The Superleague Formula is just plain confusing
As a sports fan and a journalist, my allegiance is often split between motorsport and soccer, especially come Sunday nights. There isn’t much in common between the two, aside from the vast amounts of money involved.
But now there is a new motorsport open wheel category promising to unite the world of motorsport and football – the Superleague Formula.
Drivers compete in identical machines representing football clubs from around the world including giants such as Liverpool and AC Milan, along with lesser-known clubs like Beijing Guoan and Al Ain.
After years of doubts about the series even reaching the racetrack, the first ever round was held this past weekend at Donington Park in the UK, with evidence suggesting that there is little to sway fans from either the motorsport or soccer world.
Fifteen clubs competed, with Beijing Guoan and Sevilla FC sharing the wins.
But the weekend was plagued by unreliability and curiously the race was staged at the same time as some of the clubs involved, such as Tottenham, Rangers and Liverpool – all playing crucial league games.
It was also held on the same weekend as two other major motorsport meetings in the same country.
While the sound and look of the cars impressed, it is the motivations and platform of the series that has raised doubts.
What is the point of the series?
Will the crossover between sports attract fans from soccer and motorsport? Did they honestly expect Rangers fans to switch off their Old Firm derby match against Celtic to watch a motorsport race?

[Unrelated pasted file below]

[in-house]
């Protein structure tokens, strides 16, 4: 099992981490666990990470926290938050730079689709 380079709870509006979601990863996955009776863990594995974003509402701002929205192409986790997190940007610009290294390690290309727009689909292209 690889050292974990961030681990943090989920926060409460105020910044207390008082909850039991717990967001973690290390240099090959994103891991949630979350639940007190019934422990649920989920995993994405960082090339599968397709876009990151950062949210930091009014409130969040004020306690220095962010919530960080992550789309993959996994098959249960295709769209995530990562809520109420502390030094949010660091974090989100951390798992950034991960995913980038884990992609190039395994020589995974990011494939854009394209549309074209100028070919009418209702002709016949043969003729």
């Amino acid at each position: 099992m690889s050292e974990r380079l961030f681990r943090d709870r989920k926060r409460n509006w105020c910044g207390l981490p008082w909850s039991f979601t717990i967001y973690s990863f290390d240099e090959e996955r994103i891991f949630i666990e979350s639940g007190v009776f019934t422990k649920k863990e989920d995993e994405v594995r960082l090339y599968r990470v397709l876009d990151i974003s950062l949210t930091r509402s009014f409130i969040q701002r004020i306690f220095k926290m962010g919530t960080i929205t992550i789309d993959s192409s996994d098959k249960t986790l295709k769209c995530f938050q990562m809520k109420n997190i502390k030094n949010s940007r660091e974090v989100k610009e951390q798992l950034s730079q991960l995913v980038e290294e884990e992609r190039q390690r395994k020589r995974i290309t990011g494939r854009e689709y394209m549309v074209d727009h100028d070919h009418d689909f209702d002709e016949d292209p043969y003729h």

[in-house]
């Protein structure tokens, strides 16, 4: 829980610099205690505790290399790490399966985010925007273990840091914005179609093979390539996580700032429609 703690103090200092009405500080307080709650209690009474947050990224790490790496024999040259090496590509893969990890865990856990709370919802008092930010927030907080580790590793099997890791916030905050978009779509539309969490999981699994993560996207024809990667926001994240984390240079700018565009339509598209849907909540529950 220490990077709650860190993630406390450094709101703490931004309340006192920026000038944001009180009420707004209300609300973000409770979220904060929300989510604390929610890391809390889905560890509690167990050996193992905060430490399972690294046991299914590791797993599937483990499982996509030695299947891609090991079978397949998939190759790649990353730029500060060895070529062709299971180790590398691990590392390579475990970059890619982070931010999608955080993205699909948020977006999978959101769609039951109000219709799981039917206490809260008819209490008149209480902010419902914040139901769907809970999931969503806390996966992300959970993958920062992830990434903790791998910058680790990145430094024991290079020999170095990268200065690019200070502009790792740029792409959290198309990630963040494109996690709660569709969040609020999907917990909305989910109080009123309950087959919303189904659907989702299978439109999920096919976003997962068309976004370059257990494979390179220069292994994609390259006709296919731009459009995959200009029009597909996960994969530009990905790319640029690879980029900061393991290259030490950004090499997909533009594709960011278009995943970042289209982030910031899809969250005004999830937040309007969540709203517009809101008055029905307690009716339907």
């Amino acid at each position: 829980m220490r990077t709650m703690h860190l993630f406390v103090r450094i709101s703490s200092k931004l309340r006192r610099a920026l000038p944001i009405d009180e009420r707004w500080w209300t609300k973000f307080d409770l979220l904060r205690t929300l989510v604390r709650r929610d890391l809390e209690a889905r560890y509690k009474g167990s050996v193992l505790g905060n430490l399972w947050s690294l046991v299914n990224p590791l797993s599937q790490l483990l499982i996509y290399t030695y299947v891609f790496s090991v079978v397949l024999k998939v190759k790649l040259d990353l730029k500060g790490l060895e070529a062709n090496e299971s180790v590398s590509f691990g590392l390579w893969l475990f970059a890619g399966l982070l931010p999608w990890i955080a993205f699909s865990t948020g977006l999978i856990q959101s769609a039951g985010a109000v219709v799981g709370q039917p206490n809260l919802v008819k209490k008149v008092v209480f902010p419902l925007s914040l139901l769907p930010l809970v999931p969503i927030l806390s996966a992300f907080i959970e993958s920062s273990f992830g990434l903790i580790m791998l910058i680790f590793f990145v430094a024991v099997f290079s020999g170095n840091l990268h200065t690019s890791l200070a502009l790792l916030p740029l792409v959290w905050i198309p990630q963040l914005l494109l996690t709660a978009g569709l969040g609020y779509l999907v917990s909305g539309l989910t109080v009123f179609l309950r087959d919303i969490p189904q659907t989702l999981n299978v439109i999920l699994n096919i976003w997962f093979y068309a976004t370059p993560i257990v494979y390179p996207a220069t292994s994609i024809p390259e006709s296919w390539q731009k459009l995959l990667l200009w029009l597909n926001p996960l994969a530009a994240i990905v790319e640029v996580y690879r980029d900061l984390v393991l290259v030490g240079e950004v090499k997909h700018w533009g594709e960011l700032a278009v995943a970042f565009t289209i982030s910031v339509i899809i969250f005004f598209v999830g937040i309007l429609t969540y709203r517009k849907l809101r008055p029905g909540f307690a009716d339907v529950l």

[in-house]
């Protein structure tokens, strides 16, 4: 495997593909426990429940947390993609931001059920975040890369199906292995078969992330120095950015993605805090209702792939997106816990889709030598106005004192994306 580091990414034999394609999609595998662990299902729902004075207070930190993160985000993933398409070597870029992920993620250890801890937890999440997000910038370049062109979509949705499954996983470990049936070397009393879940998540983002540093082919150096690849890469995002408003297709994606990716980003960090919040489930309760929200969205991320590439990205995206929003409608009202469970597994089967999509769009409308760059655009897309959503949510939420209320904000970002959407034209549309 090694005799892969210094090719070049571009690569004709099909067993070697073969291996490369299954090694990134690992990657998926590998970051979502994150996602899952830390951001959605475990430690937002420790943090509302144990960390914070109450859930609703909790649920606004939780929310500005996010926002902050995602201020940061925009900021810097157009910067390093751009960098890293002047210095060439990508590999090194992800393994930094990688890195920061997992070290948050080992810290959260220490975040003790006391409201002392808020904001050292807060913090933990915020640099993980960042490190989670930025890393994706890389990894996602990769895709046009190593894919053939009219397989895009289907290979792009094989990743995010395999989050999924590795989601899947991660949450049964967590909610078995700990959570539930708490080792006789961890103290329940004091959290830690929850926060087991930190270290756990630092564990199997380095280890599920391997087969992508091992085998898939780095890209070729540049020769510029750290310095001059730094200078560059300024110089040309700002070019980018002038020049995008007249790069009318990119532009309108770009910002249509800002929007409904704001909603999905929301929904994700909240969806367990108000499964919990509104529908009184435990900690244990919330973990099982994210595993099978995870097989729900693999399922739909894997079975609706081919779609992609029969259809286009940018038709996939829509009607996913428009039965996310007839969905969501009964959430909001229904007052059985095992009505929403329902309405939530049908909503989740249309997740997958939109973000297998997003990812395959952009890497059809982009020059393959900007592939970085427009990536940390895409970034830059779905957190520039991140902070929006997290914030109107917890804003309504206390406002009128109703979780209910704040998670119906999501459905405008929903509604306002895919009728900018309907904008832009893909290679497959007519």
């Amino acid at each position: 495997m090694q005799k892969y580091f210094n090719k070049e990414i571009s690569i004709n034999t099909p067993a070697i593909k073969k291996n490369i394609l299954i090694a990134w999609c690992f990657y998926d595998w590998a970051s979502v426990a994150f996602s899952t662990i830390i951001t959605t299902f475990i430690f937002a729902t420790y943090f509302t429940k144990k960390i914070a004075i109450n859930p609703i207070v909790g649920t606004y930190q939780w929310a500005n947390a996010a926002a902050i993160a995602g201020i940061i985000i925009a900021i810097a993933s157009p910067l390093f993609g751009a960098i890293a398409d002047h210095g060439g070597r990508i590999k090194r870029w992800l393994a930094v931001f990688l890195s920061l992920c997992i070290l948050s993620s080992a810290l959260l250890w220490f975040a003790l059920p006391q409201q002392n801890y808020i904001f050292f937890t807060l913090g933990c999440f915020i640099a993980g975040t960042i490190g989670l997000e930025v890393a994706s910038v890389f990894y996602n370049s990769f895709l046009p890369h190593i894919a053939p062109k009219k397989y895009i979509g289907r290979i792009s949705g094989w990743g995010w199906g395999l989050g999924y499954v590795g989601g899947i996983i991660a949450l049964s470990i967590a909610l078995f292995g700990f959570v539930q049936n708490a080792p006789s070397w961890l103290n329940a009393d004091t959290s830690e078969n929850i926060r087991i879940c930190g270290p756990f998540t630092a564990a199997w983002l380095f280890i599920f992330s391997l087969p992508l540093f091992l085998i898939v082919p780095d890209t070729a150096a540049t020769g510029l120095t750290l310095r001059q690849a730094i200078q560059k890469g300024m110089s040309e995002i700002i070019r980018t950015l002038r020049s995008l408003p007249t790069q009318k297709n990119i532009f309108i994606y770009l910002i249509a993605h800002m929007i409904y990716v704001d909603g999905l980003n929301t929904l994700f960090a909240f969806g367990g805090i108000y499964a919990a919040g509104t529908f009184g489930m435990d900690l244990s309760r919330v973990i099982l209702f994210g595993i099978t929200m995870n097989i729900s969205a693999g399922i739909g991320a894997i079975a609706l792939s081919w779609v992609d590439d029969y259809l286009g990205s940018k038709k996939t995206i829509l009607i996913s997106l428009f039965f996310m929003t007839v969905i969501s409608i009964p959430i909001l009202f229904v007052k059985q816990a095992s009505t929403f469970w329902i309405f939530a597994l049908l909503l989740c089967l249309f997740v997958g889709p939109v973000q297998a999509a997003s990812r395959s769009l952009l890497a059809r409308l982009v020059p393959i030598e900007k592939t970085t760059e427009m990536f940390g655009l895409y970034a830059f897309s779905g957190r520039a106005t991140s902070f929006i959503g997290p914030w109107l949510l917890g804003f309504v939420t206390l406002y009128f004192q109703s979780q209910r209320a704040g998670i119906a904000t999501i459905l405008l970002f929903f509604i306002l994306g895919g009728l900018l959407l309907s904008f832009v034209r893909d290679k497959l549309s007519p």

Soccer fans are not always motorsport fans and vice versa, so what suggests they will be tempted to watch a sport they have no interest in just because their club is involved.
As a Liverpool fan, I was more concerned about a Gerrard-less Reds avoiding an away defeat to Aston Villa than the exploits of a Spanish driver racing in Liverpool colours.
Had he won the race, it would not get the club any closer to an elusive Premier League title.
The past few years has seen a proliferation of open wheel categories.
One of those, A1 Grand Prix, has a wider appeal with drivers competing for their countries during the traditional motorsport off-season for the World Cup of Motorsport.
Unlike in A1 Grand Prix, teams do not have to field drivers from their respective nation.
So an Italian competed for Beijing, a Dutchman for AC Milan, and a Spaniard for Liverpool. Given the current make up of the Liverpool team, this is probably more representative than if an Englishman was driving.
As a motorsort fan, what I enjoy about soccer is the traditions and stability in competitions. From the FA Cup to dramas of the Premier League, there is little change each year.
Motorsport is different.
Commercial considerations have a wider impact on the sport, which is why it can be so confusing for non-fans.
Unlike in soccer, there is no clear ladder in divisions to the top.
A multitude of categories exist from A1 GP, GP2, Formula 3, Formula BMW, Formula Ford, World Series by Renault and so on, and the differences between them all are many and varied.
Now the Superleague Formula can be added to that list to further confuse fans with a tenuous link between two sports.
Adrian Musolino is editor of V8X Magazine, and has written as an expert on The Roar since 2008, cementing himself as a key writer who can see the big picture in sport. He freelances on other forms of motorsport, football, cycling and more.
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